Candidate Training Tip: Handling an Aggressive Questioner

Candidate Training Tip: Handling an Aggressive Questioner

By Chris Jahnke, Media and Speaker Trainer with Positive Communications

At some point in your career it is likely you will face a questioner who acts like an interrogator. There are ways to neutralize hostile questions from reporters, audience members, even workplace associates. These tips will help prevent you from stumbling or becoming defensive.

#1 Rule – Establish Ground Rules:

– Advise your listeners if and when you will take questions.

– Ask the questioner to state their name and affiliation prior to asking a question.

– Limit the amount of time available for questions.

Key Strategies:

– Ask for clarification of the question if it is needed.

– Be politely assertive when interrupted.

– Don’t allow anyone to put words in your mouth. Correct all errors.

– When hit with a critical statement admit any wrong-doing and then transition to something more proactive or a point of agreement.

– Close the question period by saying, “I have time for one or two more questions.”

Read more about Chris Jahnke, professional speaking and media coach.  Currently Chris is writing her first book about great women speakers.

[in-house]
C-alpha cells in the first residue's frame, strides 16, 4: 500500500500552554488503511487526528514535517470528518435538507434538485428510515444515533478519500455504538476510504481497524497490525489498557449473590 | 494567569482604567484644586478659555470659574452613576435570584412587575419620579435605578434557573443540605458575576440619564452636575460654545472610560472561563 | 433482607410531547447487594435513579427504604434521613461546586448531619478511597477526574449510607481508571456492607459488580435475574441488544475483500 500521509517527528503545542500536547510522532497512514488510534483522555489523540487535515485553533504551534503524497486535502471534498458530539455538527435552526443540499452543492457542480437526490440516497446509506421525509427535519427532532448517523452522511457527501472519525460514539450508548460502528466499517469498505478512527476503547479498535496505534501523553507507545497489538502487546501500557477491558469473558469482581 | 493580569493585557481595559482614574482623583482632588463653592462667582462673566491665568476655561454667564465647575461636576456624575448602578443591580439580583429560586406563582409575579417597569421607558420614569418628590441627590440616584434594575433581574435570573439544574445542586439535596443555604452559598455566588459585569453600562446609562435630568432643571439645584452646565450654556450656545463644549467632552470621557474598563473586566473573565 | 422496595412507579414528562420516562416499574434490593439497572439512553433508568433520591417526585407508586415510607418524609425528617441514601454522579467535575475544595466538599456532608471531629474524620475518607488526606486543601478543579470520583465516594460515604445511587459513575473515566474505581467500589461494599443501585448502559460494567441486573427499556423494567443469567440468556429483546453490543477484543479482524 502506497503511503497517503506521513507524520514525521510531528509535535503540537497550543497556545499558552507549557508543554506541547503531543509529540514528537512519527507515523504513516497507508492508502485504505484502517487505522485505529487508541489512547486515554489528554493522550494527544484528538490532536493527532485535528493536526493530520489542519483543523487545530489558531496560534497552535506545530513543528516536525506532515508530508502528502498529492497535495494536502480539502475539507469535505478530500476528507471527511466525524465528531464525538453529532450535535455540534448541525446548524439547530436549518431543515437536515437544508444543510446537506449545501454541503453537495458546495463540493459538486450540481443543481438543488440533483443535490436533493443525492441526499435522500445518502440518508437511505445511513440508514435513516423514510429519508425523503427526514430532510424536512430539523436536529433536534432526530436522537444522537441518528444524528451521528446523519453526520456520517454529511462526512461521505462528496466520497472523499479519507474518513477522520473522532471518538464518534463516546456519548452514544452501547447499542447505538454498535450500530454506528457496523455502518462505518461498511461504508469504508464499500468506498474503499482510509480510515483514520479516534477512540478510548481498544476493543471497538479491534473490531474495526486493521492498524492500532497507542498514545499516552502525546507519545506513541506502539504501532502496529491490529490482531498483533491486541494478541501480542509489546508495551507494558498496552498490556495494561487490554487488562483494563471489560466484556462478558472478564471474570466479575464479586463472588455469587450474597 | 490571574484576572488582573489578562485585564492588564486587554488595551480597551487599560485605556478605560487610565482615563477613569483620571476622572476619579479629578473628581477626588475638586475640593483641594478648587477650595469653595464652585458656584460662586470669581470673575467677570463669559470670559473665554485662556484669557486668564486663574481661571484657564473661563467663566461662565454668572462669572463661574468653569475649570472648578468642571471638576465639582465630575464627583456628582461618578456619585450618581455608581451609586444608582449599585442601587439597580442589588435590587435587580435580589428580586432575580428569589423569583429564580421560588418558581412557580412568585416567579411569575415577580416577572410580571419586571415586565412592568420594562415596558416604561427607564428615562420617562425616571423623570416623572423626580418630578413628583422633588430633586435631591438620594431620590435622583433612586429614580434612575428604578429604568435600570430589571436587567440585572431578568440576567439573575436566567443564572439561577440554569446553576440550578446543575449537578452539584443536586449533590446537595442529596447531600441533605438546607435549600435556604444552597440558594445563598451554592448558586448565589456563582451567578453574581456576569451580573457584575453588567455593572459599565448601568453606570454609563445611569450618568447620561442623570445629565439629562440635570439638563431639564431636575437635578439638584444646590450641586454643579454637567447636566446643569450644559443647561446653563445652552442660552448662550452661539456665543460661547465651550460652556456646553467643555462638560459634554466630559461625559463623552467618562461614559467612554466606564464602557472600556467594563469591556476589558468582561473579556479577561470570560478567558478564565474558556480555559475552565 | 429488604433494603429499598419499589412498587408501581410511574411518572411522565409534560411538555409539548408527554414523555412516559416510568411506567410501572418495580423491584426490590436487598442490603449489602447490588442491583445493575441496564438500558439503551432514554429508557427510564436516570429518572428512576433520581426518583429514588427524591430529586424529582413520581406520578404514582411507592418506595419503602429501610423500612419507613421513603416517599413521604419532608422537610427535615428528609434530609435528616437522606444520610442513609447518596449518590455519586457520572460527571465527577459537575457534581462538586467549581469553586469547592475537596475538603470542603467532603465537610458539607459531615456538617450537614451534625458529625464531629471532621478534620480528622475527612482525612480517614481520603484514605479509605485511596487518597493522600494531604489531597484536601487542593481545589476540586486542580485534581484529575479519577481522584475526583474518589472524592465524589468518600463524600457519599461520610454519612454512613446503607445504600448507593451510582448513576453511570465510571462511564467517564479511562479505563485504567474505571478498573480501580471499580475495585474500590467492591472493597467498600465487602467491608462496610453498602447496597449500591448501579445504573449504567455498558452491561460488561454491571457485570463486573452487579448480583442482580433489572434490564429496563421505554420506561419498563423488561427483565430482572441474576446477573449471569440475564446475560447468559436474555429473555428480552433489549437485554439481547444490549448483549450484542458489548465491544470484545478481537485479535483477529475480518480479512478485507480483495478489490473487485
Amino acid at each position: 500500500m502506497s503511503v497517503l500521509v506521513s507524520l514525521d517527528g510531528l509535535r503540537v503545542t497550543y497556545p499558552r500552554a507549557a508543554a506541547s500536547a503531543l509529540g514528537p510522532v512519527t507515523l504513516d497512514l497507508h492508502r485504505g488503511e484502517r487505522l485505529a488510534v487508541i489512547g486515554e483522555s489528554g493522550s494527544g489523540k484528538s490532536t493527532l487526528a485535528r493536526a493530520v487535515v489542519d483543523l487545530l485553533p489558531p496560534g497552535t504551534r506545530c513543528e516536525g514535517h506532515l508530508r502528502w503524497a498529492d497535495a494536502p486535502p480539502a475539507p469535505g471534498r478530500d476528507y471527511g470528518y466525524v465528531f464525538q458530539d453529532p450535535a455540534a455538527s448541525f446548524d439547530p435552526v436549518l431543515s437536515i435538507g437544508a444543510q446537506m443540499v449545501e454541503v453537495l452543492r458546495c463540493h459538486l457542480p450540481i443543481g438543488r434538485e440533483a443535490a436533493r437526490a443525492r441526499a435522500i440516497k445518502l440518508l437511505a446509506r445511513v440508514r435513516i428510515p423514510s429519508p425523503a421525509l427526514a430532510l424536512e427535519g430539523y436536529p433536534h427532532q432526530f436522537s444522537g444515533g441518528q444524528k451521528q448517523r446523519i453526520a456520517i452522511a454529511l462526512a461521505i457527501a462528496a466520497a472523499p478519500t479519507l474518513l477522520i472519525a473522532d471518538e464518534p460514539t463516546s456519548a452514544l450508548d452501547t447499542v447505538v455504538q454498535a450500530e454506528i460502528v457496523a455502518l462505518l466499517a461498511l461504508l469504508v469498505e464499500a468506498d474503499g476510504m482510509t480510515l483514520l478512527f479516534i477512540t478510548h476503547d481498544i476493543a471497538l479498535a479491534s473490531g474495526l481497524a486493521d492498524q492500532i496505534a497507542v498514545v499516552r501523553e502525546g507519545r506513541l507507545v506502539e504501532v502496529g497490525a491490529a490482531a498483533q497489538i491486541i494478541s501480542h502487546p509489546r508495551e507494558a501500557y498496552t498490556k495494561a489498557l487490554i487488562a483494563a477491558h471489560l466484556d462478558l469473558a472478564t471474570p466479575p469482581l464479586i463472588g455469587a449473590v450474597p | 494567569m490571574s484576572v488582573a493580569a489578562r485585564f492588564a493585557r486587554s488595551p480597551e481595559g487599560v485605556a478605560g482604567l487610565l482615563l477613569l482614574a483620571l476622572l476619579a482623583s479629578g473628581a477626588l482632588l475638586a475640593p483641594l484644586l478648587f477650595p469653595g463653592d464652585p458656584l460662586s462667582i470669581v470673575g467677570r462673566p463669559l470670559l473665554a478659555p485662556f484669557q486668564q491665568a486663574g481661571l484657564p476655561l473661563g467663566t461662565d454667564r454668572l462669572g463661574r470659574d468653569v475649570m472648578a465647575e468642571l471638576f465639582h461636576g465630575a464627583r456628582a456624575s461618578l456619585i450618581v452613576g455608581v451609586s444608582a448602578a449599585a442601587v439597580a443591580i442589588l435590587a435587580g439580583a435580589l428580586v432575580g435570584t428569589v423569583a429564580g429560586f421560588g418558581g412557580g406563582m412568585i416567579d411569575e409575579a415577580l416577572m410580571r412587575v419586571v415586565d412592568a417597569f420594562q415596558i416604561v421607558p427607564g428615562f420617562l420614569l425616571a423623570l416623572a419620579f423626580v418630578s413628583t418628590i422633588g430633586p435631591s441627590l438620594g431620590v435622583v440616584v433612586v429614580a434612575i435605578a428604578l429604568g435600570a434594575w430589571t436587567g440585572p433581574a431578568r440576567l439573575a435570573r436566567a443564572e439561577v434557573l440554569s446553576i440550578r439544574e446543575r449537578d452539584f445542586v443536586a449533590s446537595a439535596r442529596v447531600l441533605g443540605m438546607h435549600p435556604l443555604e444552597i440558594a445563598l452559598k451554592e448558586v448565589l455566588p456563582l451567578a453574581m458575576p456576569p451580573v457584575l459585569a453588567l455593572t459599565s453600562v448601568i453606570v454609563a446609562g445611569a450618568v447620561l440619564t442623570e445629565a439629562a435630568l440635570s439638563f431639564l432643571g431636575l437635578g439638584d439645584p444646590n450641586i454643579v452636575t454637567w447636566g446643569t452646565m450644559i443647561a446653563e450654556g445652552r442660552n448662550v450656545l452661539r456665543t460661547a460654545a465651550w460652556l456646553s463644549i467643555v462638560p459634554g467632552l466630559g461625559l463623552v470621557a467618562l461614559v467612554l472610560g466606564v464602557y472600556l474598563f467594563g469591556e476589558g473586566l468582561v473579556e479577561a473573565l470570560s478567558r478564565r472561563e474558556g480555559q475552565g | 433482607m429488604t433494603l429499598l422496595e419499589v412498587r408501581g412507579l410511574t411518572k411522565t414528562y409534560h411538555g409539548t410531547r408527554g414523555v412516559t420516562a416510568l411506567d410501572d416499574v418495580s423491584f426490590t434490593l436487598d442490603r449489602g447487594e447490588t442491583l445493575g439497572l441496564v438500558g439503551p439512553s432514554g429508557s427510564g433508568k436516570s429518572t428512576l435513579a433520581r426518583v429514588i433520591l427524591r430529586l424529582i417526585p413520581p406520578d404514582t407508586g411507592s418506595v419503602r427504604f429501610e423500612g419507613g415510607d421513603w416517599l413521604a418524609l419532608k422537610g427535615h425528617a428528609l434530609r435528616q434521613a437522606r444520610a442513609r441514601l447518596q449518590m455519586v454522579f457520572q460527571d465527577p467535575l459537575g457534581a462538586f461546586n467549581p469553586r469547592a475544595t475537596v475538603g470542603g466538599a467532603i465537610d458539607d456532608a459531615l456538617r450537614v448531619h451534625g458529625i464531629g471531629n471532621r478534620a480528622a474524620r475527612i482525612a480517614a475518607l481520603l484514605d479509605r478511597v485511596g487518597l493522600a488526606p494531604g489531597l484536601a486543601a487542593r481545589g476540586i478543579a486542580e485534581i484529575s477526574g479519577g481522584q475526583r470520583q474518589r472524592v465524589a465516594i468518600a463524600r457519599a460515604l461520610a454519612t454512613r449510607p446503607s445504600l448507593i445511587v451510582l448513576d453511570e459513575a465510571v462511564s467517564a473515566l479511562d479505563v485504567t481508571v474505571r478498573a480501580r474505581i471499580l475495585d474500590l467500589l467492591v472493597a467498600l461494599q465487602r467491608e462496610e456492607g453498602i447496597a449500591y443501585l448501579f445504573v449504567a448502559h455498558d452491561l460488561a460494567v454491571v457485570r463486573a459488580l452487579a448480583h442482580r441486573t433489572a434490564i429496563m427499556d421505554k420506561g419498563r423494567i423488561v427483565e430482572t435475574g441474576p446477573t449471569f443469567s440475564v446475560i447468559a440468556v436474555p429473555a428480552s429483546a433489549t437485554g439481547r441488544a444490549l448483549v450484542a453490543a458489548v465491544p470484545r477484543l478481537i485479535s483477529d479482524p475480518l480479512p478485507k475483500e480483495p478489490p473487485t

Candidate Training Tip: Handling an Aggressive Questioner

Candidate Training Tip: Handling an Aggressive Questioner

By Chris Jahnke, Media and Speaker Trainer with Positive Communications

At some point in your career it is likely you will face a questioner who acts like an interrogator. There are ways to neutralize hostile questions from reporters, audience members, even workplace associates. These tips will help prevent you from stumbling or becoming defensive.

#1 Rule – Establish Ground Rules:

– Advise your listeners if and when you will take questions.

– Ask the questioner to state their name and affiliation prior to asking a question.

– Limit the amount of time available for questions.

Key Strategies:

– Ask for clarification of the question if it is needed.

– Be politely assertive when interrupted.

– Don’t allow anyone to put words in your mouth. Correct all errors.

– When hit with a critical statement admit any wrong-doing and then transition to something more proactive or a point of agreement.

– Close the question period by saying, “I have time for one or two more questions.”

Read more about Chris Jahnke, professional speaking and media coach.  Currently Chris is writing her first book about great women speakers.